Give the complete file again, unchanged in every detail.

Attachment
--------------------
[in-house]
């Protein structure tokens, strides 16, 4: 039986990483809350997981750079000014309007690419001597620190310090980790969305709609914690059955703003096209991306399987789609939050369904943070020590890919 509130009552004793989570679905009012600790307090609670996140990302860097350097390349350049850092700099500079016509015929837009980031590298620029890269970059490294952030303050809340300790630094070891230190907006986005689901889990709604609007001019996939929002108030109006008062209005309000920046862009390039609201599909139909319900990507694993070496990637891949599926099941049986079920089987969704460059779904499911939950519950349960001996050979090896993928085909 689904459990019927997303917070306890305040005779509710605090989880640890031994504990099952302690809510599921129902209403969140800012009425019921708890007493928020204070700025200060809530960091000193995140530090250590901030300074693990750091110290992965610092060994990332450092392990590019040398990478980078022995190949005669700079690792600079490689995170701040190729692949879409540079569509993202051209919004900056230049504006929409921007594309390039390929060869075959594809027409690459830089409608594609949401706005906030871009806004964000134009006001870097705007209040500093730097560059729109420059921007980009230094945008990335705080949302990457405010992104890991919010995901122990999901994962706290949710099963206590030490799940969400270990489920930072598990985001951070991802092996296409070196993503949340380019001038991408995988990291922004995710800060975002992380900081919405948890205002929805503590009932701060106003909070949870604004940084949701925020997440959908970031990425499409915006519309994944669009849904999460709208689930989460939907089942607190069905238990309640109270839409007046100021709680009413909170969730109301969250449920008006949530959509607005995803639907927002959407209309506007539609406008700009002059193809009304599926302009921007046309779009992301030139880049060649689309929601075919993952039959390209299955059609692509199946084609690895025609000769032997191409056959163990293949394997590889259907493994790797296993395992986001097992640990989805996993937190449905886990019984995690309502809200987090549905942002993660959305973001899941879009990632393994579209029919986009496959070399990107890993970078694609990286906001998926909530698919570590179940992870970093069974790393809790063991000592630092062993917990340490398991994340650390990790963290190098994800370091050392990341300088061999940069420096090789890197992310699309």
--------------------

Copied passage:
[in-house]
């Protein structure tokens, strides 16, 4: 039986990483809350997981750079000014309007690419001597620190310090980790969305709609914690059955703003096209991306399987789609939050369904943070020590890919 509130009552004793989570679905009012600790307090609670996140990302860097350097390349350049850092700099500079016509015929837009980031590298620029890269970059490294952030303050809340300790630094070891230190907006986005689901889990709604609007001019996939929002108030109006008062209005309000920046862009390039609201599909139909319900990507694993070496990637891949599926099941049986079920089987969704460059779904499911939950519950349960001996050979090896993928085909 689904459990019927997303917070306890305040005779509710605090989880640890031994504990099952302690809510599921129902209403969140800012009425019921708890007493928020204070700025200060809530960091000193995140530090250590901030300074693990750091110290992965610092060994990332450092392990590019040398990478980078022995190949005669700079690792600079490689995170701040190729692949879409540079569509993202051209919004900056230049504006929409921007594309390039390929060869075959594809027409690459830089409608594609949401706005906030871009806004964000134009006001870097705007209040500093730097560059729109420059921007980009230094945008990335705080949302990457405010992104890991919010995901122990999901994962706290949710099963206590030490799940969400270990489920930072598990985001951070991802092996296409070196993503949340380019001038991408995988990291922004995710800060975002992380900081919405948890205002929805503590009932701060106003909070949870604004940084949701925020997440959908970031990425499409915006519309994944669009849904999460709208689930989460939907089942607190069905238990309640109270839409007046100021709680009413909170969730109301969250449920008006949530959509607005995803639907927002959407209309506007539609406008700009002059193809009304599926302009921007046309779009992301030139880049060649689309929601075919993952039959390209299955059609692509199946084609690895025609000769032997191409056959163990293949394997590889259907493994790797296993395992986001097992640990989805996993937190449905886990019984995690309502809200987090549905942002993660959305973001899941879009990632393994579209029919986009496959070399990107890993970078694609990286906001998926909530698919570590179940992870970093069974790393809790063991000592630092062993917990340490398991994340650390990790963290190098994800370091050392990341300088061999940069420096090789890197992310699309």